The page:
HomeBlogWhy do you help me to get dressed and not to have sex?
Fotografía cedida por © Arianne Clément / Arianne Clément Photography

Why do you help me to get dressed and not to have sex?

If we think about our lives as autonomous people, can we imagine a full life without sexuality? Probably not. And what would welfare be without meaningful relationships with other people? 

Can we imagine a life of meaning and joy without relationships of affection, intimacy and tenderness? 

Do we consider the same about the lives of those dependent people we love or care for? Possibly here there are mixed feelings and reasonable doubts about how to act. The fact is that, whoever has not felt terribly uncomfortable when discovering two people living in the residential centre in which they work caressing each other intimately, should throw the first stone. 


Sexuality is more complex than sex. It is how we manifest ourselves as sexual beings, the experience of mixing biology, gender roles, identity, sexual orientation and other cultural components. Sexual behaviour, what we commonly call sex, is also a much more open and complex term than we might imagine. I believe that there is no better definition than that of any activity that is seen as such by the people who participate in it, making them feel sexual.

We are talking about human needs that shape our identity. Moreover, expressing them freely, as well as being a right, is also the source of many of our well-being and vital pleasures.


We live in societies where sexuality seems to be intimately linked to an age group, youth, when in reality we are sexual beings from the earliest childhood until the end of our days.

Moreover, this is accompanied by a reductionist vision that links sexuality to the purely genital and coital, linking it to reproduction. Hence, if we understand sexuality exclusively as penetration or genitality, any person who is prevented by their physical conditions or does not enjoy this type of sexuality, is completely out of this story. All of this is accompanied by gender roles, which "encourage" us to assume what the attitudes and desires of men and women should be.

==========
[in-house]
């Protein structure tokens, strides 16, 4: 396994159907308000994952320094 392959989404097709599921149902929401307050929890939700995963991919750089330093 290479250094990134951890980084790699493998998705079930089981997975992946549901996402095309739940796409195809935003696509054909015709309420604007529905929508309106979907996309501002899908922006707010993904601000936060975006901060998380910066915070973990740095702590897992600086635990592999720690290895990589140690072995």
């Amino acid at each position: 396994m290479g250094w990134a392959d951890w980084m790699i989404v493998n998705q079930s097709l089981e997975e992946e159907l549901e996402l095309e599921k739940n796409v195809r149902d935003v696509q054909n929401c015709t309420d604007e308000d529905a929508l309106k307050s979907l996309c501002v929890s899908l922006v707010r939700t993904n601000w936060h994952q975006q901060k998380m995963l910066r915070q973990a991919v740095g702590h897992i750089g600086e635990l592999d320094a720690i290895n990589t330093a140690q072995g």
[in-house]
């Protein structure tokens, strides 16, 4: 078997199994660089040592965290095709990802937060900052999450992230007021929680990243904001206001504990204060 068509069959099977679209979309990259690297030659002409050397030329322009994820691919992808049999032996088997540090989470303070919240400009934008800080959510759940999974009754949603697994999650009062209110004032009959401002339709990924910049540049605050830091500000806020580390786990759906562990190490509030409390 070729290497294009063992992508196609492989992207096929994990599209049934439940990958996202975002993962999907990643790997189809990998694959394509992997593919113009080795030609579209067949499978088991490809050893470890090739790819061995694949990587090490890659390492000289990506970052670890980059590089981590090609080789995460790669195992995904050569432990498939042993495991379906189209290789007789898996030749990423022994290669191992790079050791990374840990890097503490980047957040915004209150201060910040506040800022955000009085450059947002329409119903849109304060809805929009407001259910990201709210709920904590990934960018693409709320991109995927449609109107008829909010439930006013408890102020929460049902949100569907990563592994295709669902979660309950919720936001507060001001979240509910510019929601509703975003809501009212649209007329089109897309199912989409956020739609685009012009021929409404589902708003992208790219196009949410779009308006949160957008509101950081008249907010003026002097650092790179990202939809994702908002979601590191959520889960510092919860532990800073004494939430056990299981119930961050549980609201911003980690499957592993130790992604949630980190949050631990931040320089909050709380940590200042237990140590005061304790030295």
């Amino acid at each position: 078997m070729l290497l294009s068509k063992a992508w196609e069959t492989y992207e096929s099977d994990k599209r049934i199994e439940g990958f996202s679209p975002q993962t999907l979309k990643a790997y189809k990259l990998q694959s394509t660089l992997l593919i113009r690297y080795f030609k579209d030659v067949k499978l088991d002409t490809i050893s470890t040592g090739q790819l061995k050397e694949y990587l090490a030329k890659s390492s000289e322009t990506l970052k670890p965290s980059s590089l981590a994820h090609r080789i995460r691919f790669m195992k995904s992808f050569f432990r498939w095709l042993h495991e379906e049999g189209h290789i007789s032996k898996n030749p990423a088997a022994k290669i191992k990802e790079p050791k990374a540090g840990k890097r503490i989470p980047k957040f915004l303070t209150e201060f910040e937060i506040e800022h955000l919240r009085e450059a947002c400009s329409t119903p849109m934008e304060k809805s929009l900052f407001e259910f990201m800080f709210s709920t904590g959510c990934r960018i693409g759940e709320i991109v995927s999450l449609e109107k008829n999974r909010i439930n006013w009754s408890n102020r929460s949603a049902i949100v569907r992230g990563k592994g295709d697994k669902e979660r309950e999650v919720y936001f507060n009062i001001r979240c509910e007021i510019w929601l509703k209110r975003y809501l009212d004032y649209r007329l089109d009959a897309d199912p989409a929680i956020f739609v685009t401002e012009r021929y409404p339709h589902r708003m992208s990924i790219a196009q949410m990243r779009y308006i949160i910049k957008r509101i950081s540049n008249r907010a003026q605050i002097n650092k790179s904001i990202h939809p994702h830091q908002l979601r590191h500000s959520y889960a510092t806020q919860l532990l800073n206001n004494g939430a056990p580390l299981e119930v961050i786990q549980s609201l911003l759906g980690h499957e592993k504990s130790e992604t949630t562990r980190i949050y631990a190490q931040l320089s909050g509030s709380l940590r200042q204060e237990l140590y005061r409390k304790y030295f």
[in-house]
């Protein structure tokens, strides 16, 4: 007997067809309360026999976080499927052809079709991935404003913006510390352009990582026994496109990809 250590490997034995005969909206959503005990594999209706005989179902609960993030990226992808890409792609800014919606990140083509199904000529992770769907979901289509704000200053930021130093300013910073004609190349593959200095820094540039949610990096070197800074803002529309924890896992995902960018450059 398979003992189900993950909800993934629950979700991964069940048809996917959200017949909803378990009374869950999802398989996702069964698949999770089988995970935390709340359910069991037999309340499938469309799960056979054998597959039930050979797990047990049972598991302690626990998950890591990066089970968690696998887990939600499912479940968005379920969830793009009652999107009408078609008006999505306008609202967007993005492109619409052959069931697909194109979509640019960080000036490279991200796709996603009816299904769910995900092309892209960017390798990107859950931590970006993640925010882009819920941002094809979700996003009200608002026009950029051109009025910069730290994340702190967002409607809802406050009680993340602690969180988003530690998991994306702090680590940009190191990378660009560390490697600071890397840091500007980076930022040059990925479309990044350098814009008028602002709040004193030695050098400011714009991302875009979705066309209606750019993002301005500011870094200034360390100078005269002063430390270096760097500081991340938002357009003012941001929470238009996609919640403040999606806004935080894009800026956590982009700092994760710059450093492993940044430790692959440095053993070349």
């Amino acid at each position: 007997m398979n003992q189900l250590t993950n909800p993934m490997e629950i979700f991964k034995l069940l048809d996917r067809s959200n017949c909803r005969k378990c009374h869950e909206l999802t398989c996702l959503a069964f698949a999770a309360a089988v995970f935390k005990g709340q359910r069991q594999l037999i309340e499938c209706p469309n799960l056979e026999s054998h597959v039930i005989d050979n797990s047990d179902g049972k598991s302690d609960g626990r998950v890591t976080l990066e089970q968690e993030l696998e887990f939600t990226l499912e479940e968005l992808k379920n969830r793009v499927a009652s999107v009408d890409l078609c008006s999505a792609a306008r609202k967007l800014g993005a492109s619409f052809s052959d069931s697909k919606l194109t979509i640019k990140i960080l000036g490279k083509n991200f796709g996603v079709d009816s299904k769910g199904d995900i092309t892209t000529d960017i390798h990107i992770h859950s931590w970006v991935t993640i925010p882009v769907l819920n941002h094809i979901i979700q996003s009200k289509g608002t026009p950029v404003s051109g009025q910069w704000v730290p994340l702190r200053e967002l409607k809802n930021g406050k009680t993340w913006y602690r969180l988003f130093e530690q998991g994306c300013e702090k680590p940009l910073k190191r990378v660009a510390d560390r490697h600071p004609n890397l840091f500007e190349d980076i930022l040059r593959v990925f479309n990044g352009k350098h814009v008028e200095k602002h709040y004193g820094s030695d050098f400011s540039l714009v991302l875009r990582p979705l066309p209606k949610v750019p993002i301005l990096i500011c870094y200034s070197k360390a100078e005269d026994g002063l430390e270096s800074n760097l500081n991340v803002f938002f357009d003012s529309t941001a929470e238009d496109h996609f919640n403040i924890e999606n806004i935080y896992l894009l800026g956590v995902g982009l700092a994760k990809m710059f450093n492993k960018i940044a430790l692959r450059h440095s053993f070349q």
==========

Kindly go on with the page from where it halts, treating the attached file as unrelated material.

In short, we have been taught that there are some bodies (with specific capacities and characteristics) that are sexual, and can enjoy sexuality, while in others, asexuality must become the norm or it is something perverse or immoral.

Ageism, capacitism, heteronormativity, machismo and many other preconceived and discriminatory ideas are part of our culture and society, so, to a greater or lesser extent, we are all influenced by this, naturalising the cultural and creating an inflexible and unique model of sexuality.

With all these crumbs, how can it be easy to think positively and without prejudice about the sexuality of people in a situation of dependency?


When someone in the family takes care of a dependent person, it is easy to fall into the trap of not paying attention to their sexuality. It is the great taboo within the family. As caregivers and those responsible for their well-being, they are aware of the risks and sometimes fears: "What if they take advantage?